Wednesday, April 10, 2019


Checking in quick to let people know I am okay. I am trying to spend every single day working, walking, practicing music and figuring out how to get through the month. There are lambs and pigs to secure, a book proposal to write, art and soap to create, and sales to promote. This is what I am focusing on with all I've got. If you have a kind word of encouragement, it is priceless. It'll be a while before I am out of the woods but right now I am focusing on foraging herbs and making fires to survive while in it.

Thursday, April 4, 2019


I am a bit worried my blog posts are getting a bit too dire to keep posting them, and I don't want every single post to be about the same concerns related to the struggle here. I will be checking in more when things are better, but things are not better yet. Right now I need to put all my energy into making sure things are okay today. I appreciate your understanding. Posting often on Twitter. Not as much on Instagram since my camera broke when dropped 4 feet a few weeks back.

Keep going out there. I will too.

Tuesday, April 2, 2019

Sturdy Bread

These last few days have felt like waking up from a long nap, just as slow and sore, but insanely grateful. Spring is really here. The nights are still chilly, but my firewood made it through. I am out now but that is okay. I can collect little scraps of dead dry from the lawn and make a cheer-builder at night if I want. The bank cashed my mortgage check, which let me exhale for the first real time in weeks. They only cash it if they aren't moving forward with any foreclosure proceedings, and so when I saw my bank account plummet this morning online I hugged the dogs. I raised my mug of coffee high to any ancestors that might take any passing interest in me. I mailed my health insurance check yesterday, had it post marked for the day it was due. I don't know if they'll let me keep it or cancel it for being a week late. I will find out. If it does cash and I manage to keep it another month I'll have less than ten bucks to my name, but I don't care. I can earn back the money towards the next month's goals slowly. Today, I celebrated this find spring day. I let myself enjoy the exhale of getting through March.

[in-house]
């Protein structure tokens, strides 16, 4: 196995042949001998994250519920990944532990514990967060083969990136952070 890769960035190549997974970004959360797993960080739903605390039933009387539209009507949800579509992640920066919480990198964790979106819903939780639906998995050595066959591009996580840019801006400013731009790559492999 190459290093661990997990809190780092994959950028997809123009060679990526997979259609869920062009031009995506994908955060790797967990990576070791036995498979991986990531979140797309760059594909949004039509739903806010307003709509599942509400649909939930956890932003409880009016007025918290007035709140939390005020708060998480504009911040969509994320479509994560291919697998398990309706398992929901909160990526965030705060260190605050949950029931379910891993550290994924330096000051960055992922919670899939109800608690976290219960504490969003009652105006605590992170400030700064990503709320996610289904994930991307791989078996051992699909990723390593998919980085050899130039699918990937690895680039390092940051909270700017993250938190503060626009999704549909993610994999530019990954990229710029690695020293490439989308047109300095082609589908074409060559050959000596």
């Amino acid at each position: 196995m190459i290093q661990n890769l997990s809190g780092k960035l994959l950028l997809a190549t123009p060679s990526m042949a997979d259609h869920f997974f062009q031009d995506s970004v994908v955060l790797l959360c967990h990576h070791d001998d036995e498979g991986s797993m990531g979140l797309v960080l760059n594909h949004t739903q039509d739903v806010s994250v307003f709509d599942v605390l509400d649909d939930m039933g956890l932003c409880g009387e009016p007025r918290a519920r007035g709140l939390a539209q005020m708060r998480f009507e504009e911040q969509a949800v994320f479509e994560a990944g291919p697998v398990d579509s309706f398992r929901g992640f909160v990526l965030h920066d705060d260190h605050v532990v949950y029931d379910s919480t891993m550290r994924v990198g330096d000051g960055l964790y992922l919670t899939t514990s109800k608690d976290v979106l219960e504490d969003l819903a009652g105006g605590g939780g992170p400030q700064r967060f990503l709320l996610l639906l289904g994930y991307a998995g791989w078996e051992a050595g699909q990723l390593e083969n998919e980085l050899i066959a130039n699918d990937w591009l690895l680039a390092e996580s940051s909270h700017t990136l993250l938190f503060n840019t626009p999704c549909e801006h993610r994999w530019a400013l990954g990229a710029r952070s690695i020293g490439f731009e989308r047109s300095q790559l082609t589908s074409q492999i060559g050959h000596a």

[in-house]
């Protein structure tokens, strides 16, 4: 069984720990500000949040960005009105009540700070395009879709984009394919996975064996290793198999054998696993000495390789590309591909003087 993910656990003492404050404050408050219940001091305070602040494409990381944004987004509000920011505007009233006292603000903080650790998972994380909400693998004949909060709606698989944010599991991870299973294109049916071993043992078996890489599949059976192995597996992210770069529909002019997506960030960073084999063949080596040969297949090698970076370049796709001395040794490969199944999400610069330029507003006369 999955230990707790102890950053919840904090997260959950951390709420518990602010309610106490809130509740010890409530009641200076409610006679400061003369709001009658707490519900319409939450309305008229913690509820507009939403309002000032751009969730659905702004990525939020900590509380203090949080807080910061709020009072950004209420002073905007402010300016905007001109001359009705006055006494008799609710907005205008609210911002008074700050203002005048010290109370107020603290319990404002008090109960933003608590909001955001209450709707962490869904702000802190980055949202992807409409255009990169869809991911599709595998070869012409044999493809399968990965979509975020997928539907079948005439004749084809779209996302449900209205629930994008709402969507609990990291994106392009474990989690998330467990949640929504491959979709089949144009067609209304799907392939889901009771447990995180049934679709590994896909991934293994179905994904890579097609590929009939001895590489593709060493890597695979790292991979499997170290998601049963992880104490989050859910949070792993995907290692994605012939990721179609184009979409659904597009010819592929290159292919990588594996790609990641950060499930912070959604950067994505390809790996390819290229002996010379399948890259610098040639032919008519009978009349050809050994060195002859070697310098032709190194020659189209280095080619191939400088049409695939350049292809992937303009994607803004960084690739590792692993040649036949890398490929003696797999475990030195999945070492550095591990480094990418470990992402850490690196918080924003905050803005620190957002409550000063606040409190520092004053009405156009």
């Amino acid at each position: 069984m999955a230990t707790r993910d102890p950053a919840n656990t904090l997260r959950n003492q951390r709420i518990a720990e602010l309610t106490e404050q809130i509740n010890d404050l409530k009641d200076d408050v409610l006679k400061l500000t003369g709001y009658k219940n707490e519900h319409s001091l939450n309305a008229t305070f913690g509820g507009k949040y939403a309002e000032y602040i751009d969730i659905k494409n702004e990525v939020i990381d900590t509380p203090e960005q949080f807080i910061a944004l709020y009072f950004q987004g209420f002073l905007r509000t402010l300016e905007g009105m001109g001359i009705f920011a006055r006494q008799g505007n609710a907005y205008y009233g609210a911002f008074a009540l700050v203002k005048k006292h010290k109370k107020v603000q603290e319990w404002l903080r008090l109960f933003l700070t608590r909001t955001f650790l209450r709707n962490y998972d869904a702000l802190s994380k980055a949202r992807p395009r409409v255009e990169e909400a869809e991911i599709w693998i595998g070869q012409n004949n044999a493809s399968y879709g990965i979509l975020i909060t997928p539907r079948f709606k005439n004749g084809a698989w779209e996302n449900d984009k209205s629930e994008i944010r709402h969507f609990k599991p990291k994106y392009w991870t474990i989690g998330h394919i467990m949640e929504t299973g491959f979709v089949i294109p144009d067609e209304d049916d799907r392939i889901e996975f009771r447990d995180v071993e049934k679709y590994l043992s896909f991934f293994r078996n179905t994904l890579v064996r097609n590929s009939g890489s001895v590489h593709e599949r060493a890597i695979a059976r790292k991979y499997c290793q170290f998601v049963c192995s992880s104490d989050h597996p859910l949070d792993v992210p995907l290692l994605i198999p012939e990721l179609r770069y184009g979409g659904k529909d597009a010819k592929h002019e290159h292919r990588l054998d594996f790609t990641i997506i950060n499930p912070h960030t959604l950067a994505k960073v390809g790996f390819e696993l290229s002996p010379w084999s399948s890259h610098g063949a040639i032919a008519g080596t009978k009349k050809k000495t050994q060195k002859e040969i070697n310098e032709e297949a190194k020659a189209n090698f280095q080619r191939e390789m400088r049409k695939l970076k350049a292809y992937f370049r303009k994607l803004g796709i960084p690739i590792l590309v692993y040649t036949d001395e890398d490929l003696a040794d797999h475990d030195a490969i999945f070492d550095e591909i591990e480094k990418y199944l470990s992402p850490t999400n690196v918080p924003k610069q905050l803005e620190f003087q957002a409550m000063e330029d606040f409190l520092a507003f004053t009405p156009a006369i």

I did the best thing I know for my own worried little heart: work. I did all the morning chores, which right now focuses on keeping the pigs penned and not exploring the wider forest. I carried hay, grain, and feed. I carried buckets and when I needed a break I pulled the little tin whistle from my pocket to play a tune. Once chores were done I set into the logo clients I have scheduled, five this week to work on. I have a donkey running logo, a knitter's croft set of comps, and a beautiful dragon family crest to design. I inked a woman's grinning dog and sketched another clients cat. I made a batch of soap that should fill two orders once they cure. This is my trio of winter work: design, draw, and make soap. Every day some part of that is worked on. Slowly I am catching up on orders and clients neglected during the worst of the last week's worries. It felt good.

With most of my clothes in the laundry pile I dusted off an old canvas kilt and tied it around my waist. I forgot how much I love them. How they fit me like a second skin, the most comfortable farm clothing there is. I have them in a few sizes, and thank a thousand tiny gods that the one I grabbed was too big for me. I welcomed the tiny boost of confidence, feeling my summer body slowly coming back to me. (I am still walking every day, at least 4 miles.) I let it hug my hip bones as I went along with the spring work. Besides chores and inside work; I tended pea seedlings, and collected eggs. I paid for and picked up some hay. I baked bread, went for a long walk with Friday, and wrote with Gibson sleeping by my side. Later in the afternoon I practiced my fiddle, shot 2 dozen arrows off a light bow, and worked with the horses. Feeling overly confident, I tacked up Merlin to enjoy a short ride. As I trotted him away from the barn Mabel hollered in protests as if I was taking him to slaughter. He flicked his ears back to her and yelled back. Two horses hollerin' and mud under our feed. Not a bad way to spend a spring day.

I am now into April, the creepiest month, my least favorite. But I am here. I am still here, and with good work and high hopes. Things feel better and if I am lucky and smart I will get to stay here. I have good projects of all sorts ahead of me. I have shoots of grass, two healthy (and loud) horses, and all the flour and eggs I need to survive off french toast if I have to while I save up for another month. Which starts today. Which starts in earnest. Which starts with coffee mugs raised high and bow strings and old kilts and horse neighs and good, sturdy, bread.